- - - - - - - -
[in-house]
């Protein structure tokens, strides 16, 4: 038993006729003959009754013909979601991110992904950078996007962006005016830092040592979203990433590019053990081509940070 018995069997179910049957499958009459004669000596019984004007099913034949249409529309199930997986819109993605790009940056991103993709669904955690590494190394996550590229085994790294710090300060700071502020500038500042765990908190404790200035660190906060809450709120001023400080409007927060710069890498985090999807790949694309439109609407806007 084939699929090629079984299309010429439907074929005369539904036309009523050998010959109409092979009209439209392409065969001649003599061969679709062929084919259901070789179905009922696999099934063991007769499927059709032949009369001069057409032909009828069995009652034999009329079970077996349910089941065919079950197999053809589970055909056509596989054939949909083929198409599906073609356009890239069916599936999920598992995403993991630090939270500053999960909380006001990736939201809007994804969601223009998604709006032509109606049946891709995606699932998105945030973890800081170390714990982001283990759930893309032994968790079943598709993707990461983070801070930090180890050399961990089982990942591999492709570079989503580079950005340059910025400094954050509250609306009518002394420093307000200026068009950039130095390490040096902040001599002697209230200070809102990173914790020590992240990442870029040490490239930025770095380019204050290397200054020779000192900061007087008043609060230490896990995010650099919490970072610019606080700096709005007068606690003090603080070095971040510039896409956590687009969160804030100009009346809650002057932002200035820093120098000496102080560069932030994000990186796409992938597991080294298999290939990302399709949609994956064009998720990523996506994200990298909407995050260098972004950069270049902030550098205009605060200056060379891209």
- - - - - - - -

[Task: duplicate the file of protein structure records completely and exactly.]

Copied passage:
[in-house]
């Protein structure tokens, strides 16, 4: 038993006729003959009754013909979601991110992904950078996007962006005016830092040592979203990433590019053990081509940070 018995069997179910049957499958009459004669000596019984004007099913034949249409529309199930997986819109993605790009940056991103993709669904955690590494190394996550590229085994790294710090300060700071502020500038500042765990908190404790200035660190906060809450709120001023400080409007927060710069890498985090999807790949694309439109609407806007 084939699929090629079984299309010429439907074929005369539904036309009523050998010959109409092979009209439209392409065969001649003599061969679709062929084919259901070789179905009922696999099934063991007769499927059709032949009369001069057409032909009828069995009652034999009329079970077996349910089941065919079950197999053809589970055909056509596989054939949909083929198409599906073609356009890239069916599936999920598992995403993991630090939270500053999960909380006001990736939201809007994804969601223009998604709006032509109606049946891709995606699932998105945030973890800081170390714990982001283990759930893309032994968790079943598709993707990461983070801070930090180890050399961990089982990942591999492709570079989503580079950005340059910025400094954050509250609306009518002394420093307000200026068009950039130095390490040096902040001599002697209230200070809102990173914790020590992240990442870029040490490239930025770095380019204050290397200054020779000192900061007087008043609060230490896990995010650099919490970072610019606080700096709005007068606690003090603080070095971040510039896409956590687009969160804030100009009346809650002057932002200035820093120098000496102080560069932030994000990186796409992938597991080294298999290939990302399709949609994956064009998720990523996506994200990298909407995050260098972004950069270049902030550098205009605060200056060379891209």